|Origin||Thailand, Vietnam, Cambodia, and Laos|
|Colour||Vibrant colors, but most commonly red or blue|
|Tank Size||Minimum 20 gallons/76 liters|
|Temperament||Intelligent, curious, yet can be aggressive|
|Water pH||7 (can range from 6.5-7.5)|
The betta fish, or betta splendens, is a spectacular-looking tropical fish with long, flowing fins that can take a number of shapes and styles. The betta was first domesticated in the rice paddies of southeast Asia, in countries such as Vietnam, Laos, Cambodia, and Thailand.
However, wild bettas originally looked very different from their domesticated counterparts. Domesticated bettas were in fact selectively bred to display the amazing colors we see today.
In its native country, the betta fish is known for its aggression, and there are two subtypes of domesticated betta – those for fighting, and those that are ornamental. Yet, even with ornamental fish, it’s recommended that you never keep two male betta fish in the same tank. Apart from this, these are rewarding and relatively easy fish to take care of, so read on to find out more about setting up a halfmoon betta fish tank.
Tank Setup And Maintenance
1. Water Parameters And Tank Design
You may have read that the ideal tank size for a betta fish is 10 gallons (30 liters), but an ideal tank is 20 gallons/76 liters or more. Your fish will in turn reward you for this with more interactive behavior and fewer issues with sickness and aggression.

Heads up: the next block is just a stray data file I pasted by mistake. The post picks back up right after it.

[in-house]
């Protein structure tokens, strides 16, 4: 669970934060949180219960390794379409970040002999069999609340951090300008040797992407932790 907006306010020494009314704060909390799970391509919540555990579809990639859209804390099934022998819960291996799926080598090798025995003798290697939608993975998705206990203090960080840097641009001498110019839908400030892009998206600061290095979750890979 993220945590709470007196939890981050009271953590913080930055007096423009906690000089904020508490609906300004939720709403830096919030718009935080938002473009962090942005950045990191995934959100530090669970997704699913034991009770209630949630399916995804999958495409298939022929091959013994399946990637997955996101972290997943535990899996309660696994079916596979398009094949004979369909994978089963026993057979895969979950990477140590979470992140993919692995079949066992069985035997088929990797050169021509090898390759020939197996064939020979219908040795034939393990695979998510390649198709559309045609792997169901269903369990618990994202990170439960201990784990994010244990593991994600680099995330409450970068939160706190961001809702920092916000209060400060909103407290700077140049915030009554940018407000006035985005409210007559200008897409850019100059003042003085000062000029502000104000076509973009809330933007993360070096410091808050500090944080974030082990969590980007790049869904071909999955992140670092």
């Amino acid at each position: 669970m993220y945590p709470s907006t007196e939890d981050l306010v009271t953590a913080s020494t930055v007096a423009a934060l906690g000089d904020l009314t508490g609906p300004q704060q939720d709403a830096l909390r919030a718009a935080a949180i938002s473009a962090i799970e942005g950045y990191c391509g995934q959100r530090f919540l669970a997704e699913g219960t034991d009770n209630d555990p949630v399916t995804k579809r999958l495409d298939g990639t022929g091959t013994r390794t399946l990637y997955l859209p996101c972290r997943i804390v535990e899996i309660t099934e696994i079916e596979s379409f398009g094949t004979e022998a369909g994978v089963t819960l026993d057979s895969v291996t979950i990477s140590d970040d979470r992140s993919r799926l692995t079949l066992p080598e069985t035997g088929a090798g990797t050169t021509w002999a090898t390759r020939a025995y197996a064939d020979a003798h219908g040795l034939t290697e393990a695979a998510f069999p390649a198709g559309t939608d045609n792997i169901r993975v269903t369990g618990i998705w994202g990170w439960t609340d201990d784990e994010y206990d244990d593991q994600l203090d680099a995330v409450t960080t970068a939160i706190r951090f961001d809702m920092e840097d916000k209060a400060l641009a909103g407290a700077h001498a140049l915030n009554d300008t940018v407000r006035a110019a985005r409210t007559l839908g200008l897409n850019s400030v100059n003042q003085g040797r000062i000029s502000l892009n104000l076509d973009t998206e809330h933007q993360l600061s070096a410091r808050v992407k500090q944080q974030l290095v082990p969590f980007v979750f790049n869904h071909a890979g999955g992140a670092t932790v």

Ideal tank parameters are a temperature of 74-82F/23-28C, neutral pH, and a filter flow rate of around 4x the tank capacity should be ideal. Betta fish are not strong swimmers, so a sponge filter is best for them. These tend to release a gentle stream of bubbles at the top and do not have any sideflow. To maintain the tank, it’s best to change the water every 7-10 days and wash the filter sponge with tank water every three months or so.
Author’s Note: The lower the density of fish in the tank, the more easily they can avoid each other. As a result, your tank will experience less bullying and harassment of smaller fish, and all the fish in your tank will be happier!
Plants And Setup:
As the betta fish is highly intelligent, it helps to give them an interesting environment. In fact, your halfmoon betta will simply love hiding places. This means in plants, next to rocks, in caves, and under bits of driftwood. Good plants include java moss, java fern, and water wisteria.
You may have heard that betta fish can be aggressive. However, this is generally towards the same species or others that are similar enough to be seen as competition. These are generally colorful fish with showy fins, like male guppies. On top of this, it is generally only the males that exhibit this level of aggression. Females can be hierarchical, but they can happily be kept in a sorority tank in a group of 5-6 females.
If you pick your tankmates correctly, there’s no reason you can’t have a betta fish that coexists peacefully with other shoaling or bottom-dwelling fish. Good options include harlequin rasboras, kuhli loaches, and cory catfish.